We reported a few days ago on Edward Snowden’s exclusive five hour interview with NBC-TV’s Brian Williams. In the wide-ranging and revealing interview Snowden made a case for viewers that he was a patriot, not a traitor, and should be lauded for his actions in leaking sensitive documents to the press. His remarks caused a firestorm of opinion with pundits lining up on both sides of the argument. A flash poll conducted shortly after the interview showed that the vast majority of opinion-givers, by a margin of two to one, considered Snowden’s as a patriot.
Former three-term mayor of New York City, a Republican, sees it differently. Bloomberg, a billionaire communications magnate, comes down hard on Snowden and is firmly in the traitor camp. In an exclusive interview of his own he voiced the opinion that Edward Snowden should be prosecuted for releasing classified documents. He characterized the revealing of secrets as a dangerous move in a dangerous world.
In his interview, Snowden dismissed government assertions that he was a low-level “hacker”. Instead he told of giving lectures at the counterintelligence academy for the Defense Intelligence Agency (DIA), and was a technical expert working at top levels. He also disclosed that he, on numerous occasions had alerted superiors and oversight departments of his concerns that the NSA and DIA were overstepping their authority in gathering metadata on unsuspecting citizens.
Among the revelations in the documents taken by Snowden, in addition to the bulk gathering of phone and internet data from US users, was the acts of snooping on personal communication of foreign leaders and the NSA’s tapping of undersea fiber-optic cables to siphon data. The US charged him with espionage and revoked his passport, stranding Snowden in Moscow where he flew en route to Latin America. Further travel was, of course, inhibited by the passport revocation.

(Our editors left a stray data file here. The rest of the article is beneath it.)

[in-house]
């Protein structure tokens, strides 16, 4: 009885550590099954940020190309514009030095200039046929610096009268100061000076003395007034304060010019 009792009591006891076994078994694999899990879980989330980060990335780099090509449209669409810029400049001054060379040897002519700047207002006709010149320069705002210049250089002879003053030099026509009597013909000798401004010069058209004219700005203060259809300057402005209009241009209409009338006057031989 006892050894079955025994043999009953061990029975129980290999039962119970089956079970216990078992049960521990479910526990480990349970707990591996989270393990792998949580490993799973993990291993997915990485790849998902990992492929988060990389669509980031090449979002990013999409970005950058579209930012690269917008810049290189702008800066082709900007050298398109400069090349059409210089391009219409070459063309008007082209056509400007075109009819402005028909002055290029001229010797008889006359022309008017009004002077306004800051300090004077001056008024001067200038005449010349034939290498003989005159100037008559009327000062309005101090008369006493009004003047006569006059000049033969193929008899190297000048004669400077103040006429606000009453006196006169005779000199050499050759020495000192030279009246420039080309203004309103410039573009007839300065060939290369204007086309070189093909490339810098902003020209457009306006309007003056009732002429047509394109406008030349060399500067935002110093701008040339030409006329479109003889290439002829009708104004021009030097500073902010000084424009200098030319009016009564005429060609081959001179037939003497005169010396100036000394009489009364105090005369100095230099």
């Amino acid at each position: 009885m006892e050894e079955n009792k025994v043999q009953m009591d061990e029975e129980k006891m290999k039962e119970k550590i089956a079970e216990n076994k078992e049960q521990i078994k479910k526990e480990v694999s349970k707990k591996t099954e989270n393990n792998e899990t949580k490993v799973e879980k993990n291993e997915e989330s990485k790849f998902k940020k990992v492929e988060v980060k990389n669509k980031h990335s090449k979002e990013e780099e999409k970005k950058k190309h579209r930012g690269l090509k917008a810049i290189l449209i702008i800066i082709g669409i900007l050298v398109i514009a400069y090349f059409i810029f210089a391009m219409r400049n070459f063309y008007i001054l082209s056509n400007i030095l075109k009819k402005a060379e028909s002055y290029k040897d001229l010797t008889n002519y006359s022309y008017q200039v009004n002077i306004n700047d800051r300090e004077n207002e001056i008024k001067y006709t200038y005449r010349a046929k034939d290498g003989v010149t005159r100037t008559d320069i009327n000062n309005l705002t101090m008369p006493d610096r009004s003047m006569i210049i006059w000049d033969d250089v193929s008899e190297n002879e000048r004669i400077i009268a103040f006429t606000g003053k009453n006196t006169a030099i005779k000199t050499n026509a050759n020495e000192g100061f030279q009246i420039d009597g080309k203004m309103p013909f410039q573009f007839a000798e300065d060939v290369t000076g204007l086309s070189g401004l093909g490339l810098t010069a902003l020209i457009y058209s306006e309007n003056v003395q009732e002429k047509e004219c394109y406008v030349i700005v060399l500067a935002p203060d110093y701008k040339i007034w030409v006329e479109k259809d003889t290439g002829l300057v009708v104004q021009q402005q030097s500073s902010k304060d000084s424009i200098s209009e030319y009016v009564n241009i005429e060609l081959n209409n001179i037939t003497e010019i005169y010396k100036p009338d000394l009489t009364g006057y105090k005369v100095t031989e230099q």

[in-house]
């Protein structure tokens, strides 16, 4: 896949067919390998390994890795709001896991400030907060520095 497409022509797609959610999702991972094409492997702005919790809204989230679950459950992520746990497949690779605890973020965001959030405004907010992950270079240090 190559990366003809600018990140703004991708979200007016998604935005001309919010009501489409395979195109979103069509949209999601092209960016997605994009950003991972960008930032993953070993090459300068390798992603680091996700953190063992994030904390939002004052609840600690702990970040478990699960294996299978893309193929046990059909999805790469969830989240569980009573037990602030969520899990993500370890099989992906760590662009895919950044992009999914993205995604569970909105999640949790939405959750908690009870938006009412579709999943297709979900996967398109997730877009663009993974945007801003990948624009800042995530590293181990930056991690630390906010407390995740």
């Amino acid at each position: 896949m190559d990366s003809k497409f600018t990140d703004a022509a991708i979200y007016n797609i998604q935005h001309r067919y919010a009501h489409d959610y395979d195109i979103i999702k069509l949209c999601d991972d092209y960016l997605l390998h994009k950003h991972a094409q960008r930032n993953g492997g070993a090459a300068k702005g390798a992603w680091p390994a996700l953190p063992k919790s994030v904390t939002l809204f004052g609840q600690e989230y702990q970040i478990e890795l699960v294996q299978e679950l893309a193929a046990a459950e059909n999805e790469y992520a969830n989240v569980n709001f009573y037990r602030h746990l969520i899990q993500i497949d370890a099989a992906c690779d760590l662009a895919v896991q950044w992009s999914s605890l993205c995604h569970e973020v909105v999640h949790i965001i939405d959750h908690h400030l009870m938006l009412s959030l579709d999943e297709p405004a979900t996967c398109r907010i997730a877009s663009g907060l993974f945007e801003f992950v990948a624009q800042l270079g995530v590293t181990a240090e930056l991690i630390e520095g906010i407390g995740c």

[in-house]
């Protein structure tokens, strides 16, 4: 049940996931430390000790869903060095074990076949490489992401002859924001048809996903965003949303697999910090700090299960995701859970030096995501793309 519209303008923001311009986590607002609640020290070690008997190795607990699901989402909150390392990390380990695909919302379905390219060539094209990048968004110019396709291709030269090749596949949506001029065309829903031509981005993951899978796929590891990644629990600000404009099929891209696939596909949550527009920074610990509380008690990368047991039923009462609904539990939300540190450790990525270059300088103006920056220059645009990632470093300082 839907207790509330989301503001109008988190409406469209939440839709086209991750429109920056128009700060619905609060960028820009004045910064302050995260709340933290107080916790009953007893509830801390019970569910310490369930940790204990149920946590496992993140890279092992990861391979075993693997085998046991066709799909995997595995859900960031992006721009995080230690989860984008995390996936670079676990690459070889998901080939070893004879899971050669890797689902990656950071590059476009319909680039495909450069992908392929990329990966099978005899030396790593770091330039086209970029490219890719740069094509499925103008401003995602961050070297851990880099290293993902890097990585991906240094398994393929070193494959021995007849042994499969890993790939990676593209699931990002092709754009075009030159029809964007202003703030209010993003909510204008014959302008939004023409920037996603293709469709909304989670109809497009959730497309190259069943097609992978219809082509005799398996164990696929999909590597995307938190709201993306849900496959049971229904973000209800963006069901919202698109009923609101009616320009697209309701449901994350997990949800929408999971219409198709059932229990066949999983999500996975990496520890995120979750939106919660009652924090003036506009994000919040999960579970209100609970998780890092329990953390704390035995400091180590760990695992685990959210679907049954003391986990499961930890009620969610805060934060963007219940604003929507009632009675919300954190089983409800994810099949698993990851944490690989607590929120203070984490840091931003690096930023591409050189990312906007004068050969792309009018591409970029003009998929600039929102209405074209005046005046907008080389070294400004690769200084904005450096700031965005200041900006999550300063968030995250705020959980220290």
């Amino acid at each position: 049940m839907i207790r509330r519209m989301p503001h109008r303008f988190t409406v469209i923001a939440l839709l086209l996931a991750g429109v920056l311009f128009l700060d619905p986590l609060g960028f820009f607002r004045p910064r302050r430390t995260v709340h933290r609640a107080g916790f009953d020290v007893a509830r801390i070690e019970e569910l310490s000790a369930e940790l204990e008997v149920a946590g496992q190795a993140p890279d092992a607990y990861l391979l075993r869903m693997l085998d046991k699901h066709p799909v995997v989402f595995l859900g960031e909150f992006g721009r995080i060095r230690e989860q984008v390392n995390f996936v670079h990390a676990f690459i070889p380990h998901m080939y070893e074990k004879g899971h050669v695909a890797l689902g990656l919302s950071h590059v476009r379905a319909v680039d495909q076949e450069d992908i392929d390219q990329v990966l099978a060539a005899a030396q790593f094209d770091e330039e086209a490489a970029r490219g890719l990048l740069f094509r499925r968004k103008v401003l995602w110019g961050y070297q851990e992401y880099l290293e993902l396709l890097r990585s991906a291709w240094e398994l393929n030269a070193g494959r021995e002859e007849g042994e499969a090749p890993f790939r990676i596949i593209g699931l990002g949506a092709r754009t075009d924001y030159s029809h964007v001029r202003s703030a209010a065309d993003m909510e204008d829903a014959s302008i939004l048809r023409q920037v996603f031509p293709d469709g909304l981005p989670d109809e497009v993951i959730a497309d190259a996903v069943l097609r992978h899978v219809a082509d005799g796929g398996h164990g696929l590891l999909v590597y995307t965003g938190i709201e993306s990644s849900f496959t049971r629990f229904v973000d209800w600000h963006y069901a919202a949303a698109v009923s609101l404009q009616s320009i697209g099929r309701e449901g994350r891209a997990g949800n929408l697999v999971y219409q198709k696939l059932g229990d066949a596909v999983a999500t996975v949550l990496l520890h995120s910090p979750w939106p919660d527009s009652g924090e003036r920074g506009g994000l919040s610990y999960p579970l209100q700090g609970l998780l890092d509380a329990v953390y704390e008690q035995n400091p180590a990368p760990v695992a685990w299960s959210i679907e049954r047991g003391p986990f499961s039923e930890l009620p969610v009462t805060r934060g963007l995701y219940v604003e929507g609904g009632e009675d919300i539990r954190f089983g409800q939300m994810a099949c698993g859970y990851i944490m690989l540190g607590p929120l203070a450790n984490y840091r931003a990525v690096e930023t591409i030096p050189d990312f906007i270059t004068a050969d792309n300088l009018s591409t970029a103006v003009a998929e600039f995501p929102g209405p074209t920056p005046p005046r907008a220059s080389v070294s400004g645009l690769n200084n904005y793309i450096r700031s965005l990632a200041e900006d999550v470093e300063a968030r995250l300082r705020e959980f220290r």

“The guy should be prosecuted,” Bloomberg said when asked if Snowden was a patriot or a traitor. “You cannot have individual people deciding what information should be released. We have a democratic process and my recollection is things like the NSA surveillance, that, well the process worked. You cannot have a public debate about it because intelligence just doesn’t work that way. You can’t compromise your ability to get information and the world’s a very dangerous place.”
Coming from a media mogul, and news media pre-eminently, Bloomberg’s remarks may resonate in some circles. Certainly he has an ear in the Republican camp. But his comment about no “public debate” may not be correct.
In fact, there is a debate and it is raging at the moment. NBC News asked its audience to post their opinions on Twitter- hashtag #Patriot or #Traitor. Up until Friday at 5p.m. a little more than 60% tweeted that Snowden is a #Patriot. But the debate goes further than online polls. What is your opinion?